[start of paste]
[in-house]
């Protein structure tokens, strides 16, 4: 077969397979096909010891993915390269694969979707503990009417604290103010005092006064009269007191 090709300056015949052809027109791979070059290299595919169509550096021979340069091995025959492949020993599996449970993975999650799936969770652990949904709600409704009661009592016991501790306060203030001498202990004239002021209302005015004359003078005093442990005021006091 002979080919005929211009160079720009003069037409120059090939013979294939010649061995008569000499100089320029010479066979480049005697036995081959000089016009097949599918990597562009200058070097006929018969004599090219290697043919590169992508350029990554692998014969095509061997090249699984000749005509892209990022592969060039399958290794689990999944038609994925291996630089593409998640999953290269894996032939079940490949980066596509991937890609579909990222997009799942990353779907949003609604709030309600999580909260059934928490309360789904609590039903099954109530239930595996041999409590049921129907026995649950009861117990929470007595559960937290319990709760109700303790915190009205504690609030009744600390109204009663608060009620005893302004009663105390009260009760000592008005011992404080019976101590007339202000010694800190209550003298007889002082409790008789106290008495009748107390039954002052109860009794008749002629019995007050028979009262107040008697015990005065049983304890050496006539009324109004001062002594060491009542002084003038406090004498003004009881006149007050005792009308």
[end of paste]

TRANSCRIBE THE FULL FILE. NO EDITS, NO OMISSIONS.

[in-house]
């Protein structure tokens, strides 16, 4: 077969397979096909010891993915390269694969979707503990009417604290103010005092006064009269007191 090709300056015949052809027109791979070059290299595919169509550096021979340069091995025959492949020993599996449970993975999650799936969770652990949904709600409704009661009592016991501790306060203030001498202990004239002021209302005015004359003078005093442990005021006091 002979080919005929211009160079720009003069037409120059090939013979294939010649061995008569000499100089320029010479066979480049005697036995081959000089016009097949599918990597562009200058070097006929018969004599090219290697043919590169992508350029990554692998014969095509061997090249699984000749005509892209990022592969060039399958290794689990999944038609994925291996630089593409998640999953290269894996032939079940490949980066596509991937890609579909990222997009799942990353779907949003609604709030309600999580909260059934928490309360789904609590039903099954109530239930595996041999409590049921129907026995649950009861117990929470007595559960937290319990709760109700303790915190009205504690609030009744600390109204009663608060009620005893302004009663105390009260009760000592008005011992404080019976101590007339202000010694800190209550003298007889002082409790008789106290008495009748107390039954002052109860009794008749002629019995007050028979009262107040008697015990005065049983304890050496006539009324109004001062002594060491009542002084003038406090004498003004009881006149007050005792009308």